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Bank of Greece report: economy rebalancing, but 28% unemployment for 2013

Greece is moving forward. Like a wild horse in the prairie, the debt-ridden country is galloping towards economic recovery and prosperity for all. If only there were not the grimy numbers predicting that the wild cart called Greece has still long way to go, as week by week, the economic recovery is been set a year later…

On Wednesday, Giorgos Provopoulos, the governor of the Bank of Greece, submitted the bank’s Report on Monetary Policy 2012-2013 to the Speaker of the Greek Parliament and the Cabinet. In the BoG press release, we read

that “there are strong indications that the economy is re-balancing”, that “the Grexit is now remote” and that “confidence in Greece’s economic prospects is  gradually being restored”.

At the same time, we read that “unemployment is still on the rise”, that it would “stabilize at 28% in 2013” and that it is “expected to start declining in 2015”.

In March unemployment was at 27% and in April the government heralded that “finally there was more hiring than firing”.

Wasn’t it beginning of the month when finance minister Yiannis Stournaras had claimed that unemployment was about to start declining in 2014? It makes apparently no difference if one of the over 1.3 million jobless in Greece finds a job in the second half of or the first half of 2015.The European Commission is anyway alarmed and is seeking urgent measures to combat unemployment.

Some excerpt from the BoG report:

“The economy is rebalancing

In recent months there have been stronger indications, both at home and abroad, that the economy is rebalancing. These indications can be summarised as follows:

– The possibility of a Greek exit from the euro area is now remote, as widely acknowledged by analysts and international organisations.

– Confidence in Greece’s economic prospects is gradually being restored, as shown by the sharp decrease in the yield spread between Greek and German ten-year government bonds.

– The Greek banking system has weathered the storm and proved resilient to the severe crisis; it is currently undergoing a process of restructuring on new, healthy foundations. This is the first crucial step towards restoring normal financing conditions in the real economy. It is worth noting that the stability of the banking system was shielded from the tangible risk of a spillover from the Cyprus crisis. Thus, the peak in uncertainty triggered by the developments in Cyprus proved short-lived, putting a halt to the outflow of deposits observed in April 2013.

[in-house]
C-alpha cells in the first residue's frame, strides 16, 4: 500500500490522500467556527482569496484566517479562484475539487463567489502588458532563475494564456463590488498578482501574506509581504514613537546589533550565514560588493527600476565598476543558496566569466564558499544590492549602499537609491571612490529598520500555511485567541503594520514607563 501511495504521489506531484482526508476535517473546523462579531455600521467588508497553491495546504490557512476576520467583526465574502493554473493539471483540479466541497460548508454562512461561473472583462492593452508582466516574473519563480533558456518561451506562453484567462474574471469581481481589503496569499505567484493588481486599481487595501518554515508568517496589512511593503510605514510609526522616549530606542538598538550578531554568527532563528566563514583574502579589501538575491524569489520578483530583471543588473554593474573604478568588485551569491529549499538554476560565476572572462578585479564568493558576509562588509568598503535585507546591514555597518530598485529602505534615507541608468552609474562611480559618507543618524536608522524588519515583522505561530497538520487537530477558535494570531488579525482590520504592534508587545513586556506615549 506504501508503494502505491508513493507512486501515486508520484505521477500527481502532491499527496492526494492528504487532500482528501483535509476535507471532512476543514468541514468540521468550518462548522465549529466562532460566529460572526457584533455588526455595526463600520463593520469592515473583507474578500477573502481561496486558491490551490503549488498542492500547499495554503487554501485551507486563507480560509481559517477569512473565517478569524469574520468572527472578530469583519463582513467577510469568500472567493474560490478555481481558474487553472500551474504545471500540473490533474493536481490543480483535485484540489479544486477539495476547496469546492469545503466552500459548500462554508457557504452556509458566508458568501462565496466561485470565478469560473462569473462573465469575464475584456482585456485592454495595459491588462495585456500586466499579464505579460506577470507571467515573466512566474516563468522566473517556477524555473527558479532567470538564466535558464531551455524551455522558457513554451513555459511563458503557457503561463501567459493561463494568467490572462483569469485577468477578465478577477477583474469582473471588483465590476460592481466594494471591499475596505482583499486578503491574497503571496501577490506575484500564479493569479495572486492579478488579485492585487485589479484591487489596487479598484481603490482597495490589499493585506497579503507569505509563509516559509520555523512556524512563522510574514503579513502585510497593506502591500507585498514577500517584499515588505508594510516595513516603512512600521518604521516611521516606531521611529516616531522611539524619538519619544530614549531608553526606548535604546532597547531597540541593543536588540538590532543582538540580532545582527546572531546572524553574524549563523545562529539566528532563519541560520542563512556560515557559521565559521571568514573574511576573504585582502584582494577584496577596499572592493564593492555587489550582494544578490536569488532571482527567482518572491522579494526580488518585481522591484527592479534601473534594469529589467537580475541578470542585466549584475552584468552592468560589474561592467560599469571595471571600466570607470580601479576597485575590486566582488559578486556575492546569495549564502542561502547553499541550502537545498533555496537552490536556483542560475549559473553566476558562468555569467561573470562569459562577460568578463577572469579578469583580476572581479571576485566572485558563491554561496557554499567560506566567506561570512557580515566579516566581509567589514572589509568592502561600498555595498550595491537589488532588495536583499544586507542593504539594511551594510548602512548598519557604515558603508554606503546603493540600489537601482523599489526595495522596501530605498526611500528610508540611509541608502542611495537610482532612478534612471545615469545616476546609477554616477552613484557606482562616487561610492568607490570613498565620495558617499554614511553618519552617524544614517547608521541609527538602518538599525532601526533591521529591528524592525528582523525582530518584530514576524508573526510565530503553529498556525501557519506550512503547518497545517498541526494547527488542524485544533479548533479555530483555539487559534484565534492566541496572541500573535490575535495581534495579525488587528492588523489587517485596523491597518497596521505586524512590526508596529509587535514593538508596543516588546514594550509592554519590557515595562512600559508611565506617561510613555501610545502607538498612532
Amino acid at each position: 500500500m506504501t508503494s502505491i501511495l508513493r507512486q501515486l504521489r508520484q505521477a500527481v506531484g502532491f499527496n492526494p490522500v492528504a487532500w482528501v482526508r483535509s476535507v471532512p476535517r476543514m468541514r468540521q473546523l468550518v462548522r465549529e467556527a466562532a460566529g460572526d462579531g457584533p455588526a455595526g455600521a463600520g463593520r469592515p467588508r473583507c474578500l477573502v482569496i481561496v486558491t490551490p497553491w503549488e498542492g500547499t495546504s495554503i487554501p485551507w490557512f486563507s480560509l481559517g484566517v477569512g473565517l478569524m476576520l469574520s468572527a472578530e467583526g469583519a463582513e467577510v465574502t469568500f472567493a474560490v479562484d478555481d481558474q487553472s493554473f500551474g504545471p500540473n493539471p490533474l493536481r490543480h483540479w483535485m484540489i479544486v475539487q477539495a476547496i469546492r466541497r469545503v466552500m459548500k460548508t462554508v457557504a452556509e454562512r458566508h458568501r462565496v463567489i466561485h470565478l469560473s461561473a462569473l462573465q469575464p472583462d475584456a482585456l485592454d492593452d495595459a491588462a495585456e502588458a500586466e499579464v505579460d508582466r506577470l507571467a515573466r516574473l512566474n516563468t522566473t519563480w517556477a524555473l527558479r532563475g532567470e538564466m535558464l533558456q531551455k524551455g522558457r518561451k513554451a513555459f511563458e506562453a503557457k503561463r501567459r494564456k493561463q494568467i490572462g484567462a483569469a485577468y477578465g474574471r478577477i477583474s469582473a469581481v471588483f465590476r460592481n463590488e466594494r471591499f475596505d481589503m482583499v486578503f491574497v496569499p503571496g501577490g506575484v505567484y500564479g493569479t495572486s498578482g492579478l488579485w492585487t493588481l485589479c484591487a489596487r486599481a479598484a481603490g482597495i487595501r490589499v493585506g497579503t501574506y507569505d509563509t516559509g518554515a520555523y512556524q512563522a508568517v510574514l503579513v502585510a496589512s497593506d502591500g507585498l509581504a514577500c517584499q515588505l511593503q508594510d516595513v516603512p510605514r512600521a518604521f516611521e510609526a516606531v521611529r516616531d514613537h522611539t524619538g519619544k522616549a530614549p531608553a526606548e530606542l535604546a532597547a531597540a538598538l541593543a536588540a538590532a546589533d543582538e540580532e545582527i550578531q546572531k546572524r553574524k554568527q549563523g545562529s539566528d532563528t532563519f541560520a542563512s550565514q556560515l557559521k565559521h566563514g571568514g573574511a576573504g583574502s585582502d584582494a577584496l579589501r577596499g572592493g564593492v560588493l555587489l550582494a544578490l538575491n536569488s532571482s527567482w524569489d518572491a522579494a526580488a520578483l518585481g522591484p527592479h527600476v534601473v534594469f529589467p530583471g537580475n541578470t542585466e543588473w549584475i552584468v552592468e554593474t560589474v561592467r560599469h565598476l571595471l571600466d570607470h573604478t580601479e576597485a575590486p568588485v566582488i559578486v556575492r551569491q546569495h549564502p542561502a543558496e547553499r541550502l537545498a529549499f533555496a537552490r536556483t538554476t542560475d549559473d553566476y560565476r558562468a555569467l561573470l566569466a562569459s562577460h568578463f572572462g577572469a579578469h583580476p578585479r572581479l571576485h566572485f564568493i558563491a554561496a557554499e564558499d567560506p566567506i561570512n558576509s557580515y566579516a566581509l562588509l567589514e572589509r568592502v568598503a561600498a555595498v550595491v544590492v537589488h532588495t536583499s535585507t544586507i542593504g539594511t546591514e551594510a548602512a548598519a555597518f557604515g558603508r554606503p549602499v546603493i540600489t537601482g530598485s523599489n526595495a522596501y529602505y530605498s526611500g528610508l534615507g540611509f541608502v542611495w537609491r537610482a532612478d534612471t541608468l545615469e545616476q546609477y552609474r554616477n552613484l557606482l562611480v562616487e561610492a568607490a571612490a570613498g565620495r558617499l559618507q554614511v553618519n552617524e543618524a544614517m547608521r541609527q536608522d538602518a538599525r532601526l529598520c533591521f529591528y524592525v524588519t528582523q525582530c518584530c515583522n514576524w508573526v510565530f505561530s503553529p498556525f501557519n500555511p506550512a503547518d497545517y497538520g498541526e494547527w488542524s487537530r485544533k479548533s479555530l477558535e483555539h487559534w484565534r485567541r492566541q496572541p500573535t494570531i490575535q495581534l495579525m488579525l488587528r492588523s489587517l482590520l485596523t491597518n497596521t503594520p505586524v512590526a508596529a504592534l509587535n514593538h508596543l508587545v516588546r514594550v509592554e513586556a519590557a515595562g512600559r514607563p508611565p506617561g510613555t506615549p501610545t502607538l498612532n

– The twin deficits (fiscal and external) have declined considerably: fiscal consolidation has made remarkable progress, and a primary surplus seems likely to be achieved in 2013, while the external balance has also improved substantially.

– The implementation of the stabilisation programme is judged to be well on track, and disbursements under the loan agreement are continuing smoothly.

However, output continues to contract and unemployment is still rising

These indications are decidedly positive and, if sustained, herald a future improvement in the real economy. However, the recession and the rise in unemployment continue. Adjustment has taken a heavy toll in terms of output, employment and disposable income — the reason being that it was necessary to address, within a short space of time, accumulating chronic problems and imbalances that, if left unchecked, would surely have led to a default and an exit from the euro area. In the end, the default was averted thanks to substantial progress in the area of fiscal adjustment, which made possible the continued financial support from our partners. The extent and duration of the recession could nevertheless have been lessened, had structural reforms to promote the efficient functioning of the public administration and markets been pursued more energetically and boldly.

An economic recovery is possible in 2014 if the improvement in economic sentiment takes hold and structural reforms are speeded up

If the implementation of structural reforms can be speeded up and the improvement in economic sentiment takes hold, it is plausible to expect that the results will soon be felt in the real economy as well. A prerequisite for recovery is the continued steadfast and faithful implementation of the stabilisation programme.

According to the Report, GDP is expected to contract at a rate of close to 4.6% this year, and unemployment to stabilise at around 28%. A return to positive growth is anticipated for 2014, while unemployment should start to decline in 2015.

Inflation is projected to turn out at about -0.3% in 2013 and core inflation at -1.1%. At the same time, it is estimated that the loss of competitiveness over the period 2001-2009 will be more than recovered by end-2013.

Finally, based on available evidence, the current account deficit is expected to narrow further to below 3% of GDP in 2013 and to hover around 2% in 2014.”

Read the full BoG report here and take a look at the bank sector recapitalization aspects  as well as the policies needed to support the recovery.

PS From what I hear and read around so far the economic recovery is based on ‘indications” (BoG), “hopes” and “beliefs” (Stournaras).

How was Aretha Franklin saying?

“The moment I wake up
Before I put on my makeup
I say a little pray for you
While combing my hair now,
And wondering what dress to wear now,
I say a little prayer for you” – and me!

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